Circuit Split: Is a Deposit into a Debtor’s Bank Account a “Transfer” Under § 101(54)?

January 18, 2018

Section 101(54) defines “transfer” to mean “each mode, direct or indirect, absolute or conditional, voluntary or involuntary, of disposing of or parting with[] (i) property; or (ii) an interest in property.”[1] But is a deposit or wire transfer into a debtor’s bank account a “transfer” within the meaning of § 101(54)? The legislative history behind § 101(54) suggests that the answer is “Yes.” In passing the Bankruptcy Code, Congress sought to make the definition of transfer “as broad as possible,” even going so far as to state that “[a] deposit in a bank account or similar account is a transfer.”[2] However, as illustrated by two recent decisions from the Fourth and Ninth Circuits, respectively, the answer remains unclear.

In January, the Fourth Circuit in Ivey v. First Citizens Bank & Trust Company (In re Whitley) held that a Ponzi scheme operator’s deposits into his own bank account were not “transfers” within the meaning of § 101(54).[3] The debtor (who had already been convicted of wire fraud and money laundering) used a personal checking account “to deposit funds, receive wire transfers, and write checks as part of his fraudulent scheme.”[4] The chapter 7 trustee sued First Citizens Bank, seeking to avoid certain deposits and wire transfers into the debtor’s account.[5] Both the bankruptcy court and district court concluded that although the transactions were “transfers” under the Bankruptcy Code, the trustee’s claims failed because the transfers did not diminish the bankruptcy estate or place the funds beyond the creditors’ reach.[6]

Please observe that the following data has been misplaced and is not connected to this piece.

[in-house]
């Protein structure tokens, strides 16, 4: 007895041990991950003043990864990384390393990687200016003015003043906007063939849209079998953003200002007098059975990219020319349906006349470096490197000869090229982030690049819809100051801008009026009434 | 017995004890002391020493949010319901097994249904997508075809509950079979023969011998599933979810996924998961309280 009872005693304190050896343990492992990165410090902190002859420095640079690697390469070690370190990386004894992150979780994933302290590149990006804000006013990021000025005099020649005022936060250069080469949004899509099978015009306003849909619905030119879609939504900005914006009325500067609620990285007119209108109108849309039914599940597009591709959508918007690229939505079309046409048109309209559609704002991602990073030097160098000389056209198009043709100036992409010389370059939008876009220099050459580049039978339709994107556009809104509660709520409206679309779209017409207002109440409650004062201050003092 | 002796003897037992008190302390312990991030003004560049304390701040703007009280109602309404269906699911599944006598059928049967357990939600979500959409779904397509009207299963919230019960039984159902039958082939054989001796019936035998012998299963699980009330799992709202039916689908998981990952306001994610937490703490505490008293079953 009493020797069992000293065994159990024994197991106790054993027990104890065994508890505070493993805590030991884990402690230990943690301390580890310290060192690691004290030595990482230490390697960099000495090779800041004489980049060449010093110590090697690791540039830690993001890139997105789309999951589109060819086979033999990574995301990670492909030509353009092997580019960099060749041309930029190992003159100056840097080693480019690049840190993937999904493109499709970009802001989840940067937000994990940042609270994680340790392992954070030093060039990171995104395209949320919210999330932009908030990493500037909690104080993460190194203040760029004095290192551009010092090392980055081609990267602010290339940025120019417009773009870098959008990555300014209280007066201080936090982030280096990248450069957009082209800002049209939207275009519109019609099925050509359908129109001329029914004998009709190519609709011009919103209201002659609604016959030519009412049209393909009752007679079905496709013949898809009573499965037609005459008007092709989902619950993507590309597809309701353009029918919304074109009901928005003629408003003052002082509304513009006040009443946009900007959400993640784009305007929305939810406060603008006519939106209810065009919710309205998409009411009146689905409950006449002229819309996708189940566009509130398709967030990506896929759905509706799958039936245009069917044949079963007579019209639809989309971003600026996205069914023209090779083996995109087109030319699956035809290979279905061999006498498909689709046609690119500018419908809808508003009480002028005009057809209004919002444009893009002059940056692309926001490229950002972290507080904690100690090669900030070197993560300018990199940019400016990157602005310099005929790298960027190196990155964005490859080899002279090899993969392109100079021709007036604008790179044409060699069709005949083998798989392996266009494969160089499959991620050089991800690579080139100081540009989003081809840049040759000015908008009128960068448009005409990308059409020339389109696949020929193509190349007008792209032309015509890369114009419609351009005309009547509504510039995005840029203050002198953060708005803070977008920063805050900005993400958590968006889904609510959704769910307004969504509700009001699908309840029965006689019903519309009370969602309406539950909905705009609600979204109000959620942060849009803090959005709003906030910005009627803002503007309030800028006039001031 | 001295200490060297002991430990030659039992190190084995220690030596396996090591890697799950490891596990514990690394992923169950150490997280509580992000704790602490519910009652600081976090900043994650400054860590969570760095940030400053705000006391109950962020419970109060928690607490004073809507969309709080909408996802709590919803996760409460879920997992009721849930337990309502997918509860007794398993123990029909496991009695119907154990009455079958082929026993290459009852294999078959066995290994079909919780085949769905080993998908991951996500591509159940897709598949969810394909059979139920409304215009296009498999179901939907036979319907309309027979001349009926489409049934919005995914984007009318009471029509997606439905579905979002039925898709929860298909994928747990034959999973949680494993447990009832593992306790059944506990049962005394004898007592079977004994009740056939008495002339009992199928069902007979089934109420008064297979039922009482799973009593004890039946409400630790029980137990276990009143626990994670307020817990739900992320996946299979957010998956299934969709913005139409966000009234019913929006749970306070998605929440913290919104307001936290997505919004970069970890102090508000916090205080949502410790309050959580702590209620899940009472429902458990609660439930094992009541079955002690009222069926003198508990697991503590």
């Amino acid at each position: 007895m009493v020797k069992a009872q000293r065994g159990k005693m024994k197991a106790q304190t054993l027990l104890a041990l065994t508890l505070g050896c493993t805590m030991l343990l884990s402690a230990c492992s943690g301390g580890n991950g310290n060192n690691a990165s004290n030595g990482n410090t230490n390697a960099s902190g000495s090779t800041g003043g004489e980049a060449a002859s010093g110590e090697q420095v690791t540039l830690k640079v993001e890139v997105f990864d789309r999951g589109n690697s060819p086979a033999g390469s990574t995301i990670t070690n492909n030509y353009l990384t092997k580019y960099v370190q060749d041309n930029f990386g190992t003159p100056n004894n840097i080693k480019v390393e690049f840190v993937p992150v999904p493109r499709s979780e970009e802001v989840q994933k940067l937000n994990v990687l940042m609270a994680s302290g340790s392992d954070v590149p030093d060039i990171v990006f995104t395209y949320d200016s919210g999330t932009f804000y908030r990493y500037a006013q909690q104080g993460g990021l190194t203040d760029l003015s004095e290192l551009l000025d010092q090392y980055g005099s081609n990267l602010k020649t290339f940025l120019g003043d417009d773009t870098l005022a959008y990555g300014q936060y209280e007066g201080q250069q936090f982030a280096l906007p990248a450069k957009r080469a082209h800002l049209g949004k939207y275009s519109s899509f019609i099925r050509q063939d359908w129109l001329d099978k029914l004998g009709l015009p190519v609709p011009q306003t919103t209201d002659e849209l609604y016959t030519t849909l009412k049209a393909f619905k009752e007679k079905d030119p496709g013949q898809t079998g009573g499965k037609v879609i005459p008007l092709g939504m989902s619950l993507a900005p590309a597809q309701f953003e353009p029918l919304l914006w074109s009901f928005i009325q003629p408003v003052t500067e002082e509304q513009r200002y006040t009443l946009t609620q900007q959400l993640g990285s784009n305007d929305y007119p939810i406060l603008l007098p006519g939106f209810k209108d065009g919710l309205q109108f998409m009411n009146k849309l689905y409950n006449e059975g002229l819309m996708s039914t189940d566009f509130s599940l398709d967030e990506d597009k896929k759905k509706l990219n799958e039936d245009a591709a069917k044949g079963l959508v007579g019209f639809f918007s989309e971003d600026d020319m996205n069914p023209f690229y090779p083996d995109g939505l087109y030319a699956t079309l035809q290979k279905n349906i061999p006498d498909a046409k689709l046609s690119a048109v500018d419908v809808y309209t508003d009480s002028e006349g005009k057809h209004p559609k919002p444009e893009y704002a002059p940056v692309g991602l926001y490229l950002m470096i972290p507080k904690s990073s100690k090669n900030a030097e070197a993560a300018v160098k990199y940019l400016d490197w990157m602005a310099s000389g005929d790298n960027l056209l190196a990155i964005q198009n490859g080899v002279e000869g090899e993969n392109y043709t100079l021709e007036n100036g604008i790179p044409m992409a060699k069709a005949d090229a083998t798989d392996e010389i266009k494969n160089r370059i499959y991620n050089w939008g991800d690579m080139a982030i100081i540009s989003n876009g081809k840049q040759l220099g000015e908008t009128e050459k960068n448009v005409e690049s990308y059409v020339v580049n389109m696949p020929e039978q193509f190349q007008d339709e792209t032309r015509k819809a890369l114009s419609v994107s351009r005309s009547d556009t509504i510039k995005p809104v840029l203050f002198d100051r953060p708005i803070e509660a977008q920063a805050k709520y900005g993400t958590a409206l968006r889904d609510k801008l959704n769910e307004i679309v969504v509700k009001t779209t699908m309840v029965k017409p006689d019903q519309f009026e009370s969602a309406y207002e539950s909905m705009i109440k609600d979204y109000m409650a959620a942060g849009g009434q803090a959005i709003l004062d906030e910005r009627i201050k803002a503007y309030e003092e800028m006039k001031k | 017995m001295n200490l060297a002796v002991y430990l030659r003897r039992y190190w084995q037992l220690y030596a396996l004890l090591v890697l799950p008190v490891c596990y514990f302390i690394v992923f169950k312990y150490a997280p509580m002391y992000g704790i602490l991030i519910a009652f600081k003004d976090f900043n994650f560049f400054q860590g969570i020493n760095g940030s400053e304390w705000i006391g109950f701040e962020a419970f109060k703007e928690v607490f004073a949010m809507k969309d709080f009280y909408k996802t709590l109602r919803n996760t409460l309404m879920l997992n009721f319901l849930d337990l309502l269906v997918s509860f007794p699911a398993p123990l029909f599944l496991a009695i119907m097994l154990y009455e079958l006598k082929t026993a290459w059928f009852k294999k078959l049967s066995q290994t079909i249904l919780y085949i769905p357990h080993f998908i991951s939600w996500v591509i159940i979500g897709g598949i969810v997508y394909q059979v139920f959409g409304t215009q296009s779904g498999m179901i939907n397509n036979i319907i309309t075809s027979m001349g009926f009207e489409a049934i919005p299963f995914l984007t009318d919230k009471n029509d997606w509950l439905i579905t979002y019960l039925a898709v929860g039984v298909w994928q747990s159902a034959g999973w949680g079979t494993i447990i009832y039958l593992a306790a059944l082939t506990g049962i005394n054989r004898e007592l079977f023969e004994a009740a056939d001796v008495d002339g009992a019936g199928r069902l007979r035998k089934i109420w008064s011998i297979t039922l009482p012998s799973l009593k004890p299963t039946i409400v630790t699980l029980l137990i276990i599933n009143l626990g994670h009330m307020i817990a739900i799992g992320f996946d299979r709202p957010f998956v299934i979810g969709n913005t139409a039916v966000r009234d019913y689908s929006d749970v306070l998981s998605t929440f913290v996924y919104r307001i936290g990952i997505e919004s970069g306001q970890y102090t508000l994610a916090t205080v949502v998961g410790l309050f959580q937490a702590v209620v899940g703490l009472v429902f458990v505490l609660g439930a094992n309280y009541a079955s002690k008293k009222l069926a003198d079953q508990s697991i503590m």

On appeal, the parties’ briefs did not address whether the transactions satisfied the definition of “transfer” under § 101(54). Instead, the parties focused on whether a fraudulent-transfer claim required a showing that the transfer diminished the bankruptcy estate. At oral argument, however, the Fourth Circuit raised the question of whether the deposits were “transfers” under § 101(54).[7] In its opinion ruling against the trustee, the Fourth Circuit acknowledged the legislative history behind § 101(54)’s definition of “transfer,” but found significant the fact that the debtor’s account was “unrestricted” such that the deposited funds were “freely withdrawable at his will” and “at all times part of the bankruptcy estate.”[8] Adhering to its prior decisions under the Bankruptcy Act — which defined “transfer” more narrowly than the Bankruptcy Code — the Fourth Circuit concluded that “the better interpretation of ‘transfer’ does not include a debtor’s regular deposits into his own unrestricted checking account.”[9] The court, however, left open the possibility that other types of deposits could constitute transfers under § 101(54).[10]

A little over a month later, the Ninth Circuit seemingly reached the opposite conclusion.[11] As in Ivey, the defendant bank in Schoenmann v. Bank of the West (In re Tenderloin Health) argued that a deposit into a debtor’s own account is not a “transfer,” relying on a Supreme Court case decided under the Bankruptcy Act (and on which the Fourth Circuit’s pre-Bankruptcy Code decisions “relied heavily”[12]). Noting that “Congress elected to expand the [Bankruptcy] Code’s definition of the term ‘transfer,’” the Ninth Circuit concluded that the debtor’s deposit constituted a “transfer” because “a deposit ‘exchange[s] money for debt ... result[ing] in a “parting with” property’” under § 101(54).[13] Although the Ninth Circuit did not qualify its holding — which seems to encompass deposits into even unrestricted accounts like the one in Ivey and create a circuit split — the facts surrounding the deposit at issue in Schoenmann were quite different. Instead of funds that were “freely withdrawable at ... will” and “at all times part of the bankruptcy estate,”[14] the deposit in Schoenmann “subject[ed] the funds to [the bank’s] security interest,” against which the bank could exercise its setoff rights “and deplete the assets available for distribution to [the debtor’s] creditors.”[15]